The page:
The show’s many, many advertising breaks also extended the aura of the ordinary: banishing Cuba from the intensities of public television specials. The commercials proved more riveting for a paranoid viewer than much of the program. Commercials were led by ads for Chase Sapphire credit card, whose tourist emo catchprase “Dear World, we can’t wait to meet you!” seems tailor made for the U.S. Cuba rapprochement and its attention to banking. Just as frequent were ads for Stolichnaya Vodka, which produced a strange cold war flashback amid visual puns and left the viewer wondering whether Cubans drink rum or vodka and whether they still dream in Russian. There were ads for Samsung Galaxy cellphones, with high definition selfie photo capacity. There were ads for bourbons, which seemed to be competing pre-emptively with the incipient threat of Cuban rum, even ads or macho Ram trucks (a new import to Cuba?). A curious set of ads by Wieden Kennedy for Powerade featured docustyle direction following Derrick Rose, with Tupak Shakur in a posthumous commercial voice-over saying “We’re all just a kid from somewhere” and as Rose arrives at a stadium “We are the roses. These are my damaged petals. “Don’t ask me why ask me how. Powerade.” It was hard in the intervals of Conan’s palliative humor, not to read these ads as economic or political codes for the ways Cuba will be imagined, oracles for how it will be marketed and what Cuba is understood to mean—its value as a commodity whose time is bought and sold. “Don’t ask me why ask me how” may well be the motto of Cuba’s new political economy.
Between the many commercials, the camera moved prosaically, at first following the comically prosaic host along Havana sidewalks, as dog after dog barked at him on neighborhood streets. Hostile Havana dogs, a comic trope in the program, became like any other dogs. Conan’s act of walking past yards and fences, streets without colonial ruins or socialist landmarks, give a familiar and unfamiliar vision of the city, making it seem like any other city with modest and tidy residential streets, from Los Angeles to Queens.
The barking dogs also serve as a form of comic alarm, far from Cold War drills and sirens but perhaps channeling a more instinctive Cuban suspicion about a tall white American. It seemed somehow as as though Leonardo Padura’s The Man who Loved Dogs was turned upside down in Conan’s the Man Whom Dogs Hate.
As Conan walked around Havana, the breaking of talk show form made us understand him and Cuba in a different light. Not dramatically, sometimes hardly enough to register. But the trope of the tourist flaneur, the wandering without a guide, was enough of a premise to establish a funny intimacy with Cubans, along with a respectful distance about their destiny. Conan’s distinctive quick step, his fair skin, and rather gigantic Irish American tallness, made him stand out. The camera did not linger to absorb the romantic light or scenes, it kept pace with Conan, who was moving from place to place.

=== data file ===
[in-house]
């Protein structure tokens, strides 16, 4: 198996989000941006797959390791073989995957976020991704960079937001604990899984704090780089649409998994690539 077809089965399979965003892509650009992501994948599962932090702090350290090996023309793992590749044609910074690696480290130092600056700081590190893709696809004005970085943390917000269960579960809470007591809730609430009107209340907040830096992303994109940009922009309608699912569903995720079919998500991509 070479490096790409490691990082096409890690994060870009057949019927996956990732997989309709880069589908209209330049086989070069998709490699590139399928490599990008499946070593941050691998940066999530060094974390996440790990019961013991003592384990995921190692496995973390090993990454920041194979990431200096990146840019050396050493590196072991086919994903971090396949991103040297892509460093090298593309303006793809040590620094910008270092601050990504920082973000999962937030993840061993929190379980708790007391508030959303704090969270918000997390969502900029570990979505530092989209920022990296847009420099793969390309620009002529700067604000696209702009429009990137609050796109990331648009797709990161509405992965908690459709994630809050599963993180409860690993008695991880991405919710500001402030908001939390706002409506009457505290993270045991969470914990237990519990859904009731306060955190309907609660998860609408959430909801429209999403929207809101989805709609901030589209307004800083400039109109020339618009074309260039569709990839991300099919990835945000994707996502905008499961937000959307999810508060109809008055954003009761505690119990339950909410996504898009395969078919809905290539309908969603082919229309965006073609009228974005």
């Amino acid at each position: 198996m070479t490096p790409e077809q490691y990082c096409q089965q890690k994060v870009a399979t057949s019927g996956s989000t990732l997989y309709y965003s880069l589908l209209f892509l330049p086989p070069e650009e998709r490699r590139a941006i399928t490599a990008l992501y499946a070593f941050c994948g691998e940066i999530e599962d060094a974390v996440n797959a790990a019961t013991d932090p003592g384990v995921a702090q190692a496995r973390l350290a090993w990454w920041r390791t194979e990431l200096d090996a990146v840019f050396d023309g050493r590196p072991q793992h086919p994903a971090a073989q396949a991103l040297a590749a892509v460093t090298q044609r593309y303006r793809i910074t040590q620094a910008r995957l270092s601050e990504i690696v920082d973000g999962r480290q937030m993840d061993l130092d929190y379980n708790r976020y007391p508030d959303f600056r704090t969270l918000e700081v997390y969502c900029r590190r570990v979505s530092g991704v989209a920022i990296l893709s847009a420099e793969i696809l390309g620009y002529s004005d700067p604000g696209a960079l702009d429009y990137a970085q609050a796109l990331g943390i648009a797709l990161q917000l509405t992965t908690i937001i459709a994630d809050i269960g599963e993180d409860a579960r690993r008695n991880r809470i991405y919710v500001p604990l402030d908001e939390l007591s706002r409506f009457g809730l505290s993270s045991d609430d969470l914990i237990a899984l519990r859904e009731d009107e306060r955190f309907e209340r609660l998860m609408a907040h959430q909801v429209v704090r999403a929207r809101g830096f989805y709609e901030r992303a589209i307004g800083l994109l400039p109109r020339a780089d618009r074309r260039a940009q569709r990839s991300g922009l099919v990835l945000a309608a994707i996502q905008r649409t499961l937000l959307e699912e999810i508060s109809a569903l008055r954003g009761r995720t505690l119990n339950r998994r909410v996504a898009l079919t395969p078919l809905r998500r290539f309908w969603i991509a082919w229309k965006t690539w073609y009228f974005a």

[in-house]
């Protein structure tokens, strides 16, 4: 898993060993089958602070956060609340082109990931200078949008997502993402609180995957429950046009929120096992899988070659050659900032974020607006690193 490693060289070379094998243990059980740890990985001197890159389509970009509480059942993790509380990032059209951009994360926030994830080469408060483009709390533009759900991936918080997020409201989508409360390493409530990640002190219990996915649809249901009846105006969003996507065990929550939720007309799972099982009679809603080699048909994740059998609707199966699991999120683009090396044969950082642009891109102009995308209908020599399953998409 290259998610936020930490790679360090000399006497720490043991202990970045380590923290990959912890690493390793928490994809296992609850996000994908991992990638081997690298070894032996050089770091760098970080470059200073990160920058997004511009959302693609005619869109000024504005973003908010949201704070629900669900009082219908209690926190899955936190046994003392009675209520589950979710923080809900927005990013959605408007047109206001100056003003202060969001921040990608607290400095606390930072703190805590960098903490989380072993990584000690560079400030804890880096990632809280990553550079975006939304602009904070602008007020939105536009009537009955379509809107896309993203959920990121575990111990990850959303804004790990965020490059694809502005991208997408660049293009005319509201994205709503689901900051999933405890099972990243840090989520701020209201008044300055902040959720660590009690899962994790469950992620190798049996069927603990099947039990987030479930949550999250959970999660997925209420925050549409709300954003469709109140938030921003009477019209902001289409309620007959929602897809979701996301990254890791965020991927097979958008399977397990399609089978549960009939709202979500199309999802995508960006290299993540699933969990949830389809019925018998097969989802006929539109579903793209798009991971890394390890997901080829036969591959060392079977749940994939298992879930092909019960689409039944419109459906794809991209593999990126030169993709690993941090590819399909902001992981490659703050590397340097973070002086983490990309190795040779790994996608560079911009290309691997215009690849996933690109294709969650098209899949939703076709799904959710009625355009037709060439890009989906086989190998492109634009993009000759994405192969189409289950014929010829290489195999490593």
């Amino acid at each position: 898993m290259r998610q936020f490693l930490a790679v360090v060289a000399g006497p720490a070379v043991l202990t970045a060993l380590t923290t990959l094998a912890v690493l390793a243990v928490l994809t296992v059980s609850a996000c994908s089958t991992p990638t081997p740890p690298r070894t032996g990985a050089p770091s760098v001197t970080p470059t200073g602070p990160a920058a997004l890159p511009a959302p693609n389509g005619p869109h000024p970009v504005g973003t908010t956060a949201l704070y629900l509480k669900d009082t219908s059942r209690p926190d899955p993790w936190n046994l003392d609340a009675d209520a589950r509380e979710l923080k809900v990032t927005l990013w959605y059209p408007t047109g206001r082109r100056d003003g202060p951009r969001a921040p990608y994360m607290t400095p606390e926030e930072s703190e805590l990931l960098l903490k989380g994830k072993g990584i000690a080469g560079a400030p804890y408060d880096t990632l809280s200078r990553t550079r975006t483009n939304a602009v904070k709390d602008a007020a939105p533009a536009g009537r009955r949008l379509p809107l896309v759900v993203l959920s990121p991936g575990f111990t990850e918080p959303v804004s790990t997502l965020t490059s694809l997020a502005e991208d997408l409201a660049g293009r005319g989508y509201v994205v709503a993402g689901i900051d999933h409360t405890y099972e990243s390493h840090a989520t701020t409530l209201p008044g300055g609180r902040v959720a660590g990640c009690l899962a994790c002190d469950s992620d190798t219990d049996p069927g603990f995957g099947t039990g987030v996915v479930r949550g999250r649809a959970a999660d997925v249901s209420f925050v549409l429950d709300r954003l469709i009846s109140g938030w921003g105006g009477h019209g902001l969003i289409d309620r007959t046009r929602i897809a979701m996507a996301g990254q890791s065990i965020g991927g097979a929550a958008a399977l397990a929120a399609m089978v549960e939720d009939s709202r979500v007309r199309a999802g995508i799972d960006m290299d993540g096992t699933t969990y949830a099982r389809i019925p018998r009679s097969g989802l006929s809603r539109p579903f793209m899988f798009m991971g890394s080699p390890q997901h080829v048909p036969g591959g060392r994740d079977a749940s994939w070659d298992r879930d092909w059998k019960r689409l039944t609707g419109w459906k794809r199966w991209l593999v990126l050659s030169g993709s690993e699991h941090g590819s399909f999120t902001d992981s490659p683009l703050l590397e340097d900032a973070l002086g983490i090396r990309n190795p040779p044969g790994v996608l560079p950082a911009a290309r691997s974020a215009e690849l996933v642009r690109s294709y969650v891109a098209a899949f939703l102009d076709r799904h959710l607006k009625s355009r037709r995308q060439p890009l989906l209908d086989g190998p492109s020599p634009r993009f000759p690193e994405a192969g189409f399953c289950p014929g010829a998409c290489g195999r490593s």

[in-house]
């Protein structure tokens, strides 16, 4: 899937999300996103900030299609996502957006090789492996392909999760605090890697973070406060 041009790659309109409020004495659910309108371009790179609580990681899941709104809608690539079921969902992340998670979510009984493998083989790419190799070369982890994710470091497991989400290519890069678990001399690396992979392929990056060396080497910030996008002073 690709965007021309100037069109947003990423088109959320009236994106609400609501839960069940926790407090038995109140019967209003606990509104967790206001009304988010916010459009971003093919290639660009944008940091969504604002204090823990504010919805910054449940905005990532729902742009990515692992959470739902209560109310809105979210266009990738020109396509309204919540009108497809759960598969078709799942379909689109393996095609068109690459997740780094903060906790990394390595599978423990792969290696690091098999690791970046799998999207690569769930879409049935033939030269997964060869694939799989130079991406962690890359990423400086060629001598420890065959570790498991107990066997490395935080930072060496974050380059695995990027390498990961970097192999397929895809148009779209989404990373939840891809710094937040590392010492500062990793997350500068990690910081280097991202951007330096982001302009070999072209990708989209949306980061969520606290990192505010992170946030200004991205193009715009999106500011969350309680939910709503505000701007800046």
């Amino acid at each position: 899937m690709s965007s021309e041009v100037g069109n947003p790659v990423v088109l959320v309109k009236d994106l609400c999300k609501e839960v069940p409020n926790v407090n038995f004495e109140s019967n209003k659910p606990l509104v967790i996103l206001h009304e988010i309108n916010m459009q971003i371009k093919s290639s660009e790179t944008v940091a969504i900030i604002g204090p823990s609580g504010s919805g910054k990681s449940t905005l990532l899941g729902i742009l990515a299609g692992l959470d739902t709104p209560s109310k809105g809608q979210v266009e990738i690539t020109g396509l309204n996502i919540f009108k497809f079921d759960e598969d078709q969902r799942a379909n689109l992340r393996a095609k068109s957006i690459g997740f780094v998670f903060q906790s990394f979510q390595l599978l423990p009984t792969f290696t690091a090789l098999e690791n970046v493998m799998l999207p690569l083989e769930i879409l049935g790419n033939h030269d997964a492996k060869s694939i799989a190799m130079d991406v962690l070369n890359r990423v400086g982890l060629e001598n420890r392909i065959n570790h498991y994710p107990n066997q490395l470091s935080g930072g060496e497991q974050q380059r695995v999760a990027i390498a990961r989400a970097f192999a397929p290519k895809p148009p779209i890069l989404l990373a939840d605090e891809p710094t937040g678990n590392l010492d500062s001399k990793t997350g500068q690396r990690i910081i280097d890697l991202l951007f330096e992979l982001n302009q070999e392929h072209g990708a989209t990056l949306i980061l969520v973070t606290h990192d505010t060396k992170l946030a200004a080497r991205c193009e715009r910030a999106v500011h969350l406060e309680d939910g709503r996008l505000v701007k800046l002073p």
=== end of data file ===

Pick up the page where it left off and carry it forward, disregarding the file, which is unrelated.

Conan talked to well-known musicians (the members of the band Moncada, a band identified with officialdom and the state), to fluently bilingual Cubans, and to what seemed like ordinary people. He walked around some more. He was seen observing Cuba, without knowing exactly what was going on. His artful cluelessness and, for the most part, his refusal to speculate on Cuba’s future, rehearsed another gentle mode of being for Americans: a confession of unknowing, a detachment, a sense of personal insufficiency. Poignantly too, Conan keeps remarking on his unwelcome male solitude, characterizing himself not as a potential consumer of voluptuous Cuban women on an island famous for sexual tourism. He comes across not only as geeky, but as someone intimidated by women and awkward in their company. The show chooses, piously, not to touch the issue of prostitution or sexuality beyond some comic moments about dancing, and Conan emerges as a kind of twitchy (and married) sexual naif, whose latency leaves his senses free for something lighter (and smarter?) than sex.
Two scenes stand out from the comic exchanges with Cubans, and they are scenes where Conan builds a kind of intimacy, a confianza with the viewer. More or less halfway into the show, wearing his own clothes and not the white linen suit costume, Conan is walking through the city as he addresses the viewer in voice-over. His delivery is as clipped as his gait and he says to the viewer “Change is never simple or easy to predict. Will the sudden influx of American money make things better for the average Cuban? Definitely. Maybe. I’m not sure.”
Then, standing on a street where a row of buildings is interrupted by a ruined site, he stops. He looks around, faces the camera, and notes that now Cuba is a place full of character. In three years, he says, the buildings behind him will be replaced by a Baby Gap, a Lululemon, and three Footlocker stores. The depressing CGI scene delivers comically one of the show’s few political punches. Once again, Cuba’s destiny is imagined not as exotic, backward, or socialist, or a miracle of the democratizing market, but as part of a landscape familiar to American viewers, where distinct spaces, “full of character,” are obliterated by the revolution of retail rents and the strip-malling of urban neighborhoods.
The show touches on race only two or three times, and the one comic reflection on blackness in Cuba depends on an invocation of Conan’s white Irishness. The Irish have a long and mixed history in Cuba and they had a decisive impact on its economy and politics, making up a large part of creole aristocratic genealogy, trading in slaves and revolution, but also forming part of the intensely exploited workforce who built Cuba’s railroads. More recently the political alliances of anti-colonialism have linked nationalist struggles and sympathies in Ireland with the anti-imperialism of the Cuban Revolution and a long solidarity between Cuba and Ireland has survived the Cold War. Many Irish have been to Cuba and Irish organizations, from NGOs to piano rescue projects, to musical exchanges, establish cultural bridges.